Enquiry about object: 4249

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    Miniature Shaivaite Shrine

    Maharashtra, India
    18th-19th century

    height: 9.6cm, width: 6.5cm, depth: 6.5cm

    Available - Enquire


    private collection, London.

    – scroll down to see further images –

    The compact, cast brass shrine, mounted on a pedestal represents the theme of Shiva-Linga worship. Various members of the Shaivite ‘family’ are present around a central shiva-lingam. They are Ganesh, Hanuman, Krishna, Anapurna and Nandi. The scene is complete with an aureole with a leafy border, and against which rears a multi-headed cobra which provides a protective canopy to the shiva-lingam.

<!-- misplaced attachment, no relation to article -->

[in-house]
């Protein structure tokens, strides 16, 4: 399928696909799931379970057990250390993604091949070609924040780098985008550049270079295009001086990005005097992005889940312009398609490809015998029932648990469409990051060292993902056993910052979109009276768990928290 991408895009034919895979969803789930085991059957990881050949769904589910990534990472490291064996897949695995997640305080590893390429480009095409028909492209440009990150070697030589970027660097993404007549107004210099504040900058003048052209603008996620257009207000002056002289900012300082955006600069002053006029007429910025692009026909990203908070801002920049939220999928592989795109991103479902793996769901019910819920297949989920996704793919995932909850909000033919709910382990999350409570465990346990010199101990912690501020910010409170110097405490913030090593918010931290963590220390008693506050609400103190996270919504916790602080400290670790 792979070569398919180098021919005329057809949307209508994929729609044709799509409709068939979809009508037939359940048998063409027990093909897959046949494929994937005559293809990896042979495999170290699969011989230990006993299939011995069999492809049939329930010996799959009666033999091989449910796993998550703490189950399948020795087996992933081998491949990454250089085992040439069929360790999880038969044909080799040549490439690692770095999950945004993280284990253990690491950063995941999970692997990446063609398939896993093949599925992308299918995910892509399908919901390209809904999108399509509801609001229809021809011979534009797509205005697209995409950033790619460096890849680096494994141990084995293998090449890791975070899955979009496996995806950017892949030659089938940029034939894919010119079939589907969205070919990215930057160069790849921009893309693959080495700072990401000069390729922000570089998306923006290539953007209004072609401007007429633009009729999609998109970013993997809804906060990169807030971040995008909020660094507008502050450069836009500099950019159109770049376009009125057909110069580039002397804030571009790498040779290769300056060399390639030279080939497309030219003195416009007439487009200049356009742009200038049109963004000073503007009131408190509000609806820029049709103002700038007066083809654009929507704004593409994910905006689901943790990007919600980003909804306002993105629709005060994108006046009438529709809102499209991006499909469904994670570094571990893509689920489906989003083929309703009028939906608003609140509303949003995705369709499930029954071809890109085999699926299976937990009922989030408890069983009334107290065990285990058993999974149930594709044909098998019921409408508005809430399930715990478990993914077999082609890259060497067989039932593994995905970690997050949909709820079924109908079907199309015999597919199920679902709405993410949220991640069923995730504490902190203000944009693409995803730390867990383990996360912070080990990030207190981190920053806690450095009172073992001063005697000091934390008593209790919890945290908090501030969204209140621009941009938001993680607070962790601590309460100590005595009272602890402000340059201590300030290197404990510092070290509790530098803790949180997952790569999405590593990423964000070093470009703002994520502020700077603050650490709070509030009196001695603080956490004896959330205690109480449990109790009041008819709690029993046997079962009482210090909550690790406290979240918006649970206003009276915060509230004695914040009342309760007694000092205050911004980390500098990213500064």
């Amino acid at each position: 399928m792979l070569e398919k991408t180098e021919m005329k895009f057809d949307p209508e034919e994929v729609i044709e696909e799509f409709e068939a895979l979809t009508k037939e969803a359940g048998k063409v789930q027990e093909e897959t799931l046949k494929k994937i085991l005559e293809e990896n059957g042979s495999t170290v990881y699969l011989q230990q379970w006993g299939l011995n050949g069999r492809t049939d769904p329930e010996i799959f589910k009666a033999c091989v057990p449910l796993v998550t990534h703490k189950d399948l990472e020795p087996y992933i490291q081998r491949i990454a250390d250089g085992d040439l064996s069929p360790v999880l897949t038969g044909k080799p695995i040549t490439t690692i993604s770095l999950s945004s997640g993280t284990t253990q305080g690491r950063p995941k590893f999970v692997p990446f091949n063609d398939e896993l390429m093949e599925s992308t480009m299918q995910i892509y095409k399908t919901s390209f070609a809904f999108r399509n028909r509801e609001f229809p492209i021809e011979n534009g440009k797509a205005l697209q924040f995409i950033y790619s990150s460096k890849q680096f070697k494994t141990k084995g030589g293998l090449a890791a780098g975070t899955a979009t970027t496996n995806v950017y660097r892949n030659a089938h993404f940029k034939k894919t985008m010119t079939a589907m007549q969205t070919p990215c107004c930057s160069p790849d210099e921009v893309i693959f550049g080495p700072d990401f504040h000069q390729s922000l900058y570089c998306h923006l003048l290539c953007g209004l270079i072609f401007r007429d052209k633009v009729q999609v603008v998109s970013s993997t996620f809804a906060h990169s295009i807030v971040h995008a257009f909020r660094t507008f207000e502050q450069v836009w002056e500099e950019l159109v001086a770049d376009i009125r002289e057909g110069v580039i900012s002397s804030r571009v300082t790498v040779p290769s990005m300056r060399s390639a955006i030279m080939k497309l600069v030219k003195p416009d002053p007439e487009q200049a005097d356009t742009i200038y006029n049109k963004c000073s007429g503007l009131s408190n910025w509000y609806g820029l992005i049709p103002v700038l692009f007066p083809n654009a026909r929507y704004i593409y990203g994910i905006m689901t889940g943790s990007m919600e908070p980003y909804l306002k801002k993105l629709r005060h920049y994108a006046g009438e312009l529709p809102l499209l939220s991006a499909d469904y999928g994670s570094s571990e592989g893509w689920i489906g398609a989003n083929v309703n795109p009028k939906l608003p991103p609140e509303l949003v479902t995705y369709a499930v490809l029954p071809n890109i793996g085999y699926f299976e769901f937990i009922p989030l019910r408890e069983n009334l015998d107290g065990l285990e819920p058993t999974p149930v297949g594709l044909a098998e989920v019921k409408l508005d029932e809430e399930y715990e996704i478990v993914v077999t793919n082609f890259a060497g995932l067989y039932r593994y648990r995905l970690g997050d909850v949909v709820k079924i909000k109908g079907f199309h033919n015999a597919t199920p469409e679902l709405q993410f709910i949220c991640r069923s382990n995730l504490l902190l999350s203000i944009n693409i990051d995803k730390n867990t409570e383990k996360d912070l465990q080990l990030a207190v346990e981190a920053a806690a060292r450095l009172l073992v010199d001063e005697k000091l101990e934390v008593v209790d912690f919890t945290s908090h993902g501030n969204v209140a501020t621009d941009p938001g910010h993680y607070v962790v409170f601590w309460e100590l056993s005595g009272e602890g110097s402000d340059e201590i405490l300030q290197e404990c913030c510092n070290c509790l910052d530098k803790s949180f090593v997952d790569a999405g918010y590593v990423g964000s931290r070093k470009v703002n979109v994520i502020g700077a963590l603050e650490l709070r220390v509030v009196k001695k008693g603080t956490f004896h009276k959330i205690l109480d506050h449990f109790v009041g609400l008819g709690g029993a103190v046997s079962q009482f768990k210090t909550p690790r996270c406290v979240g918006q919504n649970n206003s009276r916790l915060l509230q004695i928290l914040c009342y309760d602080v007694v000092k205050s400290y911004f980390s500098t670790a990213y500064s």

The shrine has a flared, square base with pierced sides, a serrated skirted edge, and four, short feet.

    Such shrines come from the small towns and villages of Maharashtra (the state that takes in Mumbai/Bombay) indicating that these were popular objects of worship in domestic settings. It was customary that these domestic shrines were tended regularly with daily worship and offerings. But rarely are such shrines encountered now.

    The aureole is missing several of its lower leaves on one side bit otherwise is complete. Despite, the naive presentation, this small bronze is remarkable for its detail and its harmony of composition.


    Aryan, K.C., Folk Bronzes: Of North Western India, Rekha Prakashan, 1973.

    Dursum, B., et al, Change and Continuity: Folk and Tribal Art of India, Lowe Art Museum, University of Miami, 2004.

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